Presentation on theme: "COMPONENT PARTS OF A COMPLEX PRODUCT 8th Liaison Meeting on Designs Agenda Item 6 Presentation by the Latvian Patent Office."— Presentation transcript:
COMPONENT PARTS OF A COMPLEX PRODUCT 8th Liaison Meeting on Designs Agenda Item 6 Presentation by the Latvian Patent Office
2 Legal background: Preconditions for component parts protection Law on Designs (LV), Art. 4(2): A design that is applied to or incorporated in a product, which is a component part of a complex product (component) shall only be considered to be new and have individual character if such design conforms to the following conditions: 1) the part (component) that is incorporated in the complex product is visible during the normal use of the complex product, i.e., when used by the actual user (consumer). The technical maintenance and repair of a product shall not be considered the normal use; and 2) the visible features of the part (component) conform to the requirements of novelty and individual character. Directive Art. 3(2) & (3) CDR Art. 4(2) & (3)
3 Legal background: Grounds for ex-officio refusal Law on Designs, Art. 21(1): The Patent Office shall take a decision regarding the refusal to register a design if in the course of verification of the formal requirements of an application it becomes clear that the submitted design does not conform to the definition of a design (Art. 1, Clause 1) or, in accordance with Art. 9, Paragraph 1 of this Law, is not to be protected [= public order & morality] CDR Art. 47(1) Design and complex product definitions – Law on Designs, Art. 1, Clause 1 & 3 Directive Art. 1(a) & (c) CDR Art. 3(a) & (c)
Competence of the Office and of courts 4 Not within the competence of the LPO - to determine whether the part / component part applied for registration will enjoy legal protection The compliance with the requirements for component parts protection can be examined only when challenging the validity of the registered design: within the (post-registration) opposition procedure, before the Board of Appeal ( the invalidity procedure in the OHIM) within the invalidation action/counterclaim for invalidation, before the court The Office is mainly dealing with the issue of component parts protection when consulting the applicants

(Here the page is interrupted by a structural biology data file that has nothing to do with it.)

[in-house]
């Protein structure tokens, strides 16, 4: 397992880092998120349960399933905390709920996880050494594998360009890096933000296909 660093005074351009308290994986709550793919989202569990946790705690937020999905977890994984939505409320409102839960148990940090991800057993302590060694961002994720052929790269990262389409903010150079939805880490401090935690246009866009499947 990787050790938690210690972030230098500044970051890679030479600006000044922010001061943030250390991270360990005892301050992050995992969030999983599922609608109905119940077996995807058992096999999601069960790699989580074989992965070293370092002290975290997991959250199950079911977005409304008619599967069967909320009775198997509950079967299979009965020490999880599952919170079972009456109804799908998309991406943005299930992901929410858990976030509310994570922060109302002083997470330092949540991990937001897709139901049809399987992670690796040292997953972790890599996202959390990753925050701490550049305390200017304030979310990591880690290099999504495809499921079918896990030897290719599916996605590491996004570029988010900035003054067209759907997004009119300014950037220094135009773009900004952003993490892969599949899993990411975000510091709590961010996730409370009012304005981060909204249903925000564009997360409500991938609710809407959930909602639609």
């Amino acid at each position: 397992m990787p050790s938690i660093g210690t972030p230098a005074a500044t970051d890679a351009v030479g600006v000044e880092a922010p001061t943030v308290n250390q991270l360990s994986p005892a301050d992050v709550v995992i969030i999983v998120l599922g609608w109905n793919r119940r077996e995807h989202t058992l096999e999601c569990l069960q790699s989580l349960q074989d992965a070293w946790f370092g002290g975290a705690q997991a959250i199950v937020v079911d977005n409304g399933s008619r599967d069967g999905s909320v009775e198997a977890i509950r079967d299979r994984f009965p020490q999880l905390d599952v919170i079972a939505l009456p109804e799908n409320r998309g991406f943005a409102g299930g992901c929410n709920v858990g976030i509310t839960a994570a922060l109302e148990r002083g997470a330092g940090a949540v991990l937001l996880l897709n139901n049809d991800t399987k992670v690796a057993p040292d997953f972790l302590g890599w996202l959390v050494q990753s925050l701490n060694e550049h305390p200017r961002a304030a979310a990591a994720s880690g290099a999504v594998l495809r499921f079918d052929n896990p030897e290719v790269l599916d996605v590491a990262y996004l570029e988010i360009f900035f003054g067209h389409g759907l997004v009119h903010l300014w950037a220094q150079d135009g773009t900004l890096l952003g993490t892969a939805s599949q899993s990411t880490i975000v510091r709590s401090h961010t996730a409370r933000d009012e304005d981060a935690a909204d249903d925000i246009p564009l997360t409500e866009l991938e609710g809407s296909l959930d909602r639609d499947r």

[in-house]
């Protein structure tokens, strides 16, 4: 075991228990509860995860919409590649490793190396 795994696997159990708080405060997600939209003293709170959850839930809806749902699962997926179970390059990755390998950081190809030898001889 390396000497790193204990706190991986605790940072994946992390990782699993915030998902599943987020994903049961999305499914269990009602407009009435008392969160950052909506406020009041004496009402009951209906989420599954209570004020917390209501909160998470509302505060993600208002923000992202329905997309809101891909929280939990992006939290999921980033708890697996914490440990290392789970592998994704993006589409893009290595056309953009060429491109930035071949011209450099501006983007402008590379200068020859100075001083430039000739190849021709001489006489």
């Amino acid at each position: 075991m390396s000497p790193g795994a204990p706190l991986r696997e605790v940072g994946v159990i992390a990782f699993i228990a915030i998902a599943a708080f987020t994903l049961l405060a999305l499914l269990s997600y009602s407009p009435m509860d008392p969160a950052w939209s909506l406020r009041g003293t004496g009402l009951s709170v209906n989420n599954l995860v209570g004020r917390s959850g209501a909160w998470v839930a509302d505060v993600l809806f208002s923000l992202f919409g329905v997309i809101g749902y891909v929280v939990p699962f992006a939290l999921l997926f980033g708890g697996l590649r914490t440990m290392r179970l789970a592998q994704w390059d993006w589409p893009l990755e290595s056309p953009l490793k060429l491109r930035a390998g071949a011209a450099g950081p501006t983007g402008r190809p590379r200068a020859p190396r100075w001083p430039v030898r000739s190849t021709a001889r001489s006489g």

Shortage of the relevant case-law 5 No oppositions decided by our Board of Appeal, where the compliance with the requirements for component parts protection would be questioned No information on relevant court decisions in LV Only somewhat fragmentary opinions in literature, within the case-law of the OHIM and of the Member States Difficult to find elaborated opinions even on the basic notions; it seems that other issues of design protection have been more worked out Even the OHIM has not substantiated, e.g. why the set of garbage containers arranged in a row (and perhaps clamped to each other?), is not a complex product: …the garbage containers do not constitute component parts of complex products in the meaning of Article 3(c) CDR… Article 4(2) CDR does not apply [Invalidity Division Decision ICD 000004919] Language barriers bother the use of the available case-law
Visibility criterion & the main notions related to it 6 Under the Directive, CDR and LV Law on Designs: Complex product means a product composed of multiple components which can be replaced permitting disassembly and re- assembly of the product. Component parts not expressly defined; have to be construed indirectly, through the definition of a complex product & considering the specific preconditions of their protection. Visibility criterion: its sense becomes apparent in the requirement that a component part must remain visible during normal use of the complex product. Normal use means use by the end user (actual user or consumer, in LV law); maintenance, servicing and repair work are expressly excluded from normal use.